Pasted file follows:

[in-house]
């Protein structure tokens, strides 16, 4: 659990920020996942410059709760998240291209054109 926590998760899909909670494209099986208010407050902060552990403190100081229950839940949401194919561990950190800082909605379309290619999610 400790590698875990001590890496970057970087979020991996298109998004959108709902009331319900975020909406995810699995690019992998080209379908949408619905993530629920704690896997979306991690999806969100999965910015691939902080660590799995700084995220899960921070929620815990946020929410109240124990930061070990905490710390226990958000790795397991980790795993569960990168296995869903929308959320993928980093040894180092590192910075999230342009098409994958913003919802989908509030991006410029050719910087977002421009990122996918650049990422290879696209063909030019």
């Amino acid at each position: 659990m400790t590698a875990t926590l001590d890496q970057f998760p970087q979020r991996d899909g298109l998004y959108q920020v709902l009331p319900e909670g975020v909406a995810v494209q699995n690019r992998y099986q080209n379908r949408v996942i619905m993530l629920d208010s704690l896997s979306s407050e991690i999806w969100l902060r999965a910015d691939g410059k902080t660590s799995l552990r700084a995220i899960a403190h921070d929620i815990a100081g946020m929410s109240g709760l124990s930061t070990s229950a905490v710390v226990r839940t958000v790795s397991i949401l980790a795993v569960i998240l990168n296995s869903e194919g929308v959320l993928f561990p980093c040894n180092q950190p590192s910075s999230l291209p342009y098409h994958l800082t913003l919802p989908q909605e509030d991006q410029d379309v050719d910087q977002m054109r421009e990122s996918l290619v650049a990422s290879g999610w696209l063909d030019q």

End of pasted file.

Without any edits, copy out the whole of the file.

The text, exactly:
[in-house]
């Protein structure tokens, strides 16, 4: 659990920020996942410059709760998240291209054109 926590998760899909909670494209099986208010407050902060552990403190100081229950839940949401194919561990950190800082909605379309290619999610 400790590698875990001590890496970057970087979020991996298109998004959108709902009331319900975020909406995810699995690019992998080209379908949408619905993530629920704690896997979306991690999806969100999965910015691939902080660590799995700084995220899960921070929620815990946020929410109240124990930061070990905490710390226990958000790795397991980790795993569960990168296995869903929308959320993928980093040894180092590192910075999230342009098409994958913003919802989908509030991006410029050719910087977002421009990122996918650049990422290879696209063909030019």
């Amino acid at each position: 659990m400790t590698a875990t926590l001590d890496q970057f998760p970087q979020r991996d899909g298109l998004y959108q920020v709902l009331p319900e909670g975020v909406a995810v494209q699995n690019r992998y099986q080209n379908r949408v996942i619905m993530l629920d208010s704690l896997s979306s407050e991690i999806w969100l902060r999965a910015d691939g410059k902080t660590s799995l552990r700084a995220i899960a403190h921070d929620i815990a100081g946020m929410s109240g709760l124990s930061t070990s229950a905490v710390v226990r839940t958000v790795s397991i949401l980790a795993v569960i998240l990168n296995s869903e194919g929308v959320l993928f561990p980093c040894n180092q950190p590192s910075s999230l291209p342009y098409h994958l800082t913003l919802p989908q909605e509030d991006q410029d379309v050719d910087q977002m054109r421009e990122s996918l290619v650049a990422s290879g999610w696209l063909d030019q």